I got around to seeing M. Night Shyamalan's The Happening last night.

I know. I came duly armed, fully aware that I was about to see a critical disappointment. I went for the popcorn. Sure enough, it was a dud. The popcorn was tasty, though.

Like many out there, I'm a huge fan of Shyamalan's earlier works. The Sixth Sense, Unbreakable, and Signs are three of my favorite films. I even liked The Village, where I guess some of the Shyamalan worship started to fade. Then came the almost unwatchable Lady in the Water. Was it a random lapse? No. The Happening isn't much better.

No, you didn't stumble upon a movie review on a financial website. As the credits rolled, I kept thinking how Shyamalan and Starbucks (NASDAQ:SBUX) have a lot in common these days.

They're no longer at the top of their game. They have fallen from greatness. Their pioneering ways have been diluted by copycats. Worst of all, they can no longer whip out a surprise ending that will throw the jaded market for an applause-worthy loop.

Yes, Starbucks has hit hard times. Lady in the Bean Water, anyone? Founder Howard Schultz has reassumed the role of CEO, but he's got a long way to go to get Starbucks back on track.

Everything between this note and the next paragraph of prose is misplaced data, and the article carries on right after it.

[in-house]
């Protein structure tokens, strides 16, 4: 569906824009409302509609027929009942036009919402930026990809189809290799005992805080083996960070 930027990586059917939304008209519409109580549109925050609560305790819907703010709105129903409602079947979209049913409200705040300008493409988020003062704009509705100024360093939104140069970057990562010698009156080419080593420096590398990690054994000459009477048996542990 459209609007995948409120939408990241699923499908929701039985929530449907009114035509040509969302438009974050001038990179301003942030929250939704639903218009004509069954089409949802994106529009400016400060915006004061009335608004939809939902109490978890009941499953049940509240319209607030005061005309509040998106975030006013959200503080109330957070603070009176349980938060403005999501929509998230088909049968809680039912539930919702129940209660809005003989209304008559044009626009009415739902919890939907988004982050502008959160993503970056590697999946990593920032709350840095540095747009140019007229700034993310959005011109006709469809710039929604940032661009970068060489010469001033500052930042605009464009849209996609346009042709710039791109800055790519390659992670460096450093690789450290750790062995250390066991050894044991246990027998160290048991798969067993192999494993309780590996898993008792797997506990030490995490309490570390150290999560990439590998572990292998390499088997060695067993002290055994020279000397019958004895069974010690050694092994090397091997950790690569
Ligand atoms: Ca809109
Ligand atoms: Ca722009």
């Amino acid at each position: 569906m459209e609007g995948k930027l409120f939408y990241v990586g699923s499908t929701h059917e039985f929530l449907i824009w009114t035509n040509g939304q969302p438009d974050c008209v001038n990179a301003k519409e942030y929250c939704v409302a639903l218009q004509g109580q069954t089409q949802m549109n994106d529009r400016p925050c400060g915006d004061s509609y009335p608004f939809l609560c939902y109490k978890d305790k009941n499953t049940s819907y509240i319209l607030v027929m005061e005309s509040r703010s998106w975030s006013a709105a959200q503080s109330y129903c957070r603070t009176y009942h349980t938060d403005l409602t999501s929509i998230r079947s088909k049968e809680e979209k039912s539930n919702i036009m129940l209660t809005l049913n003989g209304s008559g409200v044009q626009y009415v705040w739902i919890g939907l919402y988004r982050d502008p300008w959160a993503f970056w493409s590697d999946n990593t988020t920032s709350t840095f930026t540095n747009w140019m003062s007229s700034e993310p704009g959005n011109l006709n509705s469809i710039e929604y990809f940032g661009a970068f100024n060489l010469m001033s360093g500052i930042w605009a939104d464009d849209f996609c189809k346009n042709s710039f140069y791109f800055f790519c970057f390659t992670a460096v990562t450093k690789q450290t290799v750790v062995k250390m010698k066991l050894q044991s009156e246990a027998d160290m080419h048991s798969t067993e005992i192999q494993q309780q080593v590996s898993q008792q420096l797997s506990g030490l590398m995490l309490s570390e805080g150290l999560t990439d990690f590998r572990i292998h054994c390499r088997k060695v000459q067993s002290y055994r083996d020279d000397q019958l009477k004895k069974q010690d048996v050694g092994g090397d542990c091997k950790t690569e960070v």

• Starbucks is hard to classify as a growth stock, going by how earnings fell during the company's most recent quarter.
  • Comps are falling, too.
  • Years of overbuilding and menu expansion have saturated key markets and diluted the brand, forcing Starbucks to scale back in every sense, from lowering expansion targets to turning off its breakfast-sandwich-baking TurboChef (NASDAQ:OVEN) convection ovens.
  • Competition is everywhere, and it's no longer about swatting away welterweights like Caribou Coffee (NASDAQ:CBOU) or Peet's (NASDAQ:PEET). You're seeing premium coffee poured in places like Dunkin' Donuts, McDonald's (NYSE:MCD), and Burger King (NYSE:BKC).

Bulls will argue that all of this has been priced into the stock, since Starbucks is trading for less than half of where it was when it peaked less than two years ago.

It's a college try, but I feel it's just like me expecting Shyamalan's next flick to be relatively better than his recent disappointments. It is based more on sentimental wishful thinking than realistic trends.

In his prime, Shyamalan threw curves instead of sinkers.

  • The protagonist has been dead all along.
  • The helpful friend is really the villain.
  • The colonial villagers are actually living in modern times.

The Starbucks reality is different. It no longer has superhero powers, with consumers flocking to other savory sipping spots. It is the one living in the past. Is Starbucks still alive?

I see dread, people.